When the moment arrived, I actually got a bit of a lump in my throat, surprised at the small surge of emotion.
Martha, Ben, and I drove north to Cincinnati last Friday to see Al Stewart in concert. The show had originally been scheduled for May 20, but a bout of covid Al had caught about ten days beforehand had knocked him off the circuit temporarily. I was fortunate that when the make-up date was announced, it was still on the weekend since my fall semester would already have begun.
We left home several hours before showtime because, well, you never know how bad traffic might be crossing the Brent Spence Bridge over the Ohio River. Our early dinner, on the Kentucky side, was calzones at LaRosa’s, a well-known and well-regarded local pizza/Italian chain. The I-75 North gods were smiling on us that day, and we weaved our way into the Clifton area of town, not far from the University of Cincinnati, with relative ease. We had time enough before the doors opened to scope out Torn Light Records, an interesting place selling vinyl, cassettes, and CDs, as well as to grab some Graeter’s ice cream (another local fave).
Our ultimate destination was the Ludlow Garage, an L-shaped room in the basement of a former automobile shop. Not surprisingly, the stage resides in the corner of the L; our seats were about two-thirds of the way back in the less deep bank of seats (the “horizontal” part of the L). Total capacity is about 500. It’s plenty intimate, but we discovered that the sightlines aren’t entirely great–there’s not enough slope up away from the stage, so heads in the row or two in front of you are capable of blocking your view.
We enjoyed the music, though, even if it could have benefited from being just a tad less loud. Stewart is using The Empty Pockets, an indie quartet out of Chicago, as his backing band, and they also serve as opening act. They played five tunes from their just-released album Outside Spectrum, along with a cover of Fairport Convention’s “Meet on the Ledge.” The performance was fine, but I’m having a hard time classifying their sound; it’s part bluesy-bar band, part pop-rock, with elements of torch singing and maybe a tiny bit of goth tossed in as well. They feature a twin vocal attack, with appealing harmonies from keyboard player Erika Brett and guitarist Josh Solomon. I think overall Ben liked them more than I did, but there were a couple of tunes, including the title track of the new record, to which I can see myself circling back.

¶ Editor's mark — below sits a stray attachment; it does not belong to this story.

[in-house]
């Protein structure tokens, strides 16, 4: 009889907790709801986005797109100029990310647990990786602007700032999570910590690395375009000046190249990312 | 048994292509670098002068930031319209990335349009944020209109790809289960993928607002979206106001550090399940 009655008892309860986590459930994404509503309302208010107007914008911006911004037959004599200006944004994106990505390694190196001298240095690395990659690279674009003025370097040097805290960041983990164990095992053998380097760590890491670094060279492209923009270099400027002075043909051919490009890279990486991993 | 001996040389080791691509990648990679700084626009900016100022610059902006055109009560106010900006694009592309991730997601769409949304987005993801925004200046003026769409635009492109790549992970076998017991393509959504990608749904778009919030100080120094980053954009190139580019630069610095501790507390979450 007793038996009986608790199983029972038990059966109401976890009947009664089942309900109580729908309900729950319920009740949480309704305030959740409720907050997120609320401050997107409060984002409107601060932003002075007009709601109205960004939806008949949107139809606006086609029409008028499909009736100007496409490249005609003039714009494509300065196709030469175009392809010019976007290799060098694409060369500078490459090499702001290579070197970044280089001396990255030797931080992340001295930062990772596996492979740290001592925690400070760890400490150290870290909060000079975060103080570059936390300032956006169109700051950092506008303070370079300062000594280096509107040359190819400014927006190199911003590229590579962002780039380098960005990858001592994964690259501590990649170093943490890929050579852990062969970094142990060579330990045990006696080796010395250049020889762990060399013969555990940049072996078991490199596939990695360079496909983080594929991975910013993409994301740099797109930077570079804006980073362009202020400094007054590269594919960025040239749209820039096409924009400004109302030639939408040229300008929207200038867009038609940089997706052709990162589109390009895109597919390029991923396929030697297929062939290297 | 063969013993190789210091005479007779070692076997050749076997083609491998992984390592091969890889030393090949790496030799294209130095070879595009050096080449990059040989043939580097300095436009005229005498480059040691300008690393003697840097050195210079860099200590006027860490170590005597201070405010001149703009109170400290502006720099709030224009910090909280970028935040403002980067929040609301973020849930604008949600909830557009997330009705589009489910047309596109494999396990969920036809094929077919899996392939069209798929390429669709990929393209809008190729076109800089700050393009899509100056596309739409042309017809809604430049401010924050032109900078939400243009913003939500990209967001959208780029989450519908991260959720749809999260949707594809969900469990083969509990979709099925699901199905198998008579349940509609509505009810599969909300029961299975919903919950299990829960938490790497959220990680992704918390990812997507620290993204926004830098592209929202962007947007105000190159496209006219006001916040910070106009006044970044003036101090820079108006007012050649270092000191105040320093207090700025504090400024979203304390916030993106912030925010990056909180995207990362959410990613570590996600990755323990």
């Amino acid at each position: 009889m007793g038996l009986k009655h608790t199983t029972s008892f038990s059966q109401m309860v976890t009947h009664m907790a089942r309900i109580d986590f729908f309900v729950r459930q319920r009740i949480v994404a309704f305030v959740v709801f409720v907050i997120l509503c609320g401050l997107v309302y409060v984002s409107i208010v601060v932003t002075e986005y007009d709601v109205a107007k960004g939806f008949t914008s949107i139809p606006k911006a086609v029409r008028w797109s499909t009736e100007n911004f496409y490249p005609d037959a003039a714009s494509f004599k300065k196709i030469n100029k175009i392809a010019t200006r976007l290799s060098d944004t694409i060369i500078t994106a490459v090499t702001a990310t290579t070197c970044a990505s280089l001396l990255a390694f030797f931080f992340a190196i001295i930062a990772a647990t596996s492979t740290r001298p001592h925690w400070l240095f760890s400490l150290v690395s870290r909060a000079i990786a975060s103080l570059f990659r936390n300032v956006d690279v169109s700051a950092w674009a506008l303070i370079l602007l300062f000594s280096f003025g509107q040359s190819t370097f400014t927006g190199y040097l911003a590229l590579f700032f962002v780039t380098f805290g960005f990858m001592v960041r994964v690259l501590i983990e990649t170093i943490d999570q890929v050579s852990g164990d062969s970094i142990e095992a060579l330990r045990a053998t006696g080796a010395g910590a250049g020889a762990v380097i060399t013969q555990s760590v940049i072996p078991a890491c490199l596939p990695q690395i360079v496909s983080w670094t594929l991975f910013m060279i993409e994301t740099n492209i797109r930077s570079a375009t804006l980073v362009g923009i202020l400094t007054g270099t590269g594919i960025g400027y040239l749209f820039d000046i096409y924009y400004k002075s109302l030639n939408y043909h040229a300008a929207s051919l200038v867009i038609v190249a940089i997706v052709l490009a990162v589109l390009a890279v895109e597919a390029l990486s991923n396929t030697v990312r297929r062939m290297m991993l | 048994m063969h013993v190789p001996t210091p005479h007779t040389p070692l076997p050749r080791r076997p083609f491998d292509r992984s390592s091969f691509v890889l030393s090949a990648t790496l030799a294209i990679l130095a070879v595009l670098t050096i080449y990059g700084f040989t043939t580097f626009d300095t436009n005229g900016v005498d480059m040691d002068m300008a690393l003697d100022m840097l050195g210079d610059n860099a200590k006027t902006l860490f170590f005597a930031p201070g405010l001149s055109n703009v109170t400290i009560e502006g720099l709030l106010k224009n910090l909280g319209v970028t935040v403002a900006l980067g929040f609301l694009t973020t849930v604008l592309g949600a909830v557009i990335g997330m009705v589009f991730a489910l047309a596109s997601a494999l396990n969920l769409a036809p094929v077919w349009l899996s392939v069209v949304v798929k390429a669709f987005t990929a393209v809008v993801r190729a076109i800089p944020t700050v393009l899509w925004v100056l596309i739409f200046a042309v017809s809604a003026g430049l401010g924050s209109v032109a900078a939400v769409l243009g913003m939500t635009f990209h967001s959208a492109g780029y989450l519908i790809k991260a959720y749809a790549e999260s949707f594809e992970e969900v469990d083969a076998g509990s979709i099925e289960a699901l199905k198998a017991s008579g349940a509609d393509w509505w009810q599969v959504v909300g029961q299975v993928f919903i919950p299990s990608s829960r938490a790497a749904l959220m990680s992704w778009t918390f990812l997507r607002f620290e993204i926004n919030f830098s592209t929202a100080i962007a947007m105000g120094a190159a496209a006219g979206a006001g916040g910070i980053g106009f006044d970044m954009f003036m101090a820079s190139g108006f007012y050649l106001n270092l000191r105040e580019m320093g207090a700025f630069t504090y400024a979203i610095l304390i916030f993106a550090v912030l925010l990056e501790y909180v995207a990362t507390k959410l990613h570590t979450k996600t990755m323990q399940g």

After a half-hour break, the band came back out with Stewart in tow, and over the next hour-plus, the five of them, plus flutist/saxophonist/percussionist Marc Macisso, rolled through about a dozen tunes from Al’s storied collection. I counted five songs from Year of the Cat and two from Time Passages. Because he was in Ohio, Al felt compelled to pay homage to one of its native sons who became President, playing the jaunty “Warren Harding.” While I really like that cut from Past, Present and Future, I fear it took the place of long-time favorite “Flying Sorcery” based on my perusal of setlists from recent shows.
Stewart has a breezy, charming presence on stage and is a natural storyteller (one tale was about taking guitar lessons from fellow Dorset native Robert Fripp when Al was a youngster). Overall, the Empty Pockets did his work justice, perhaps primarily through Solomon’s guitar support. Macisso was excellent, nailing the flute on “Antarctica” and sax solos on “Time Passages.” It was fine that Al had to drop an octave on the occasional phrase.
The last tune of the set was the one for which I’d been waiting. I didn’t know how it would feel to hear “Year of the Cat,” which I’ve been calling my favorite song of all-time since I was 13 years old, performed live. As I noted at the top, things came closer than expected to getting the better of me. I concentrated on being present in the moment, stopping briefly to take a couple of photos toward the end. So what if it wasn’t as polished as the studio version I’ve loved since the winter of 1977? It was still a bucket list slice of time.
The encore was a cover of Dylan’s “Love Minus Zero,” Stewart paying tribute to the man who showed him a musical path forward. One by one, the Pockets left the stage, finally leaving just Stewart and Macisso (now playing harmonica). I wished it would have gone on longer, but Al turns 77 in less than two weeks–it was plenty enough.
Immediately prior to “Year of the Cat,” they played this introspective, meta piece about the art and act of musical performance. No, I won’t ever meet you, Al, but I do indeed feel I know some portion of you through your work. Thank you kindly for what you’ve given to the world, and to me.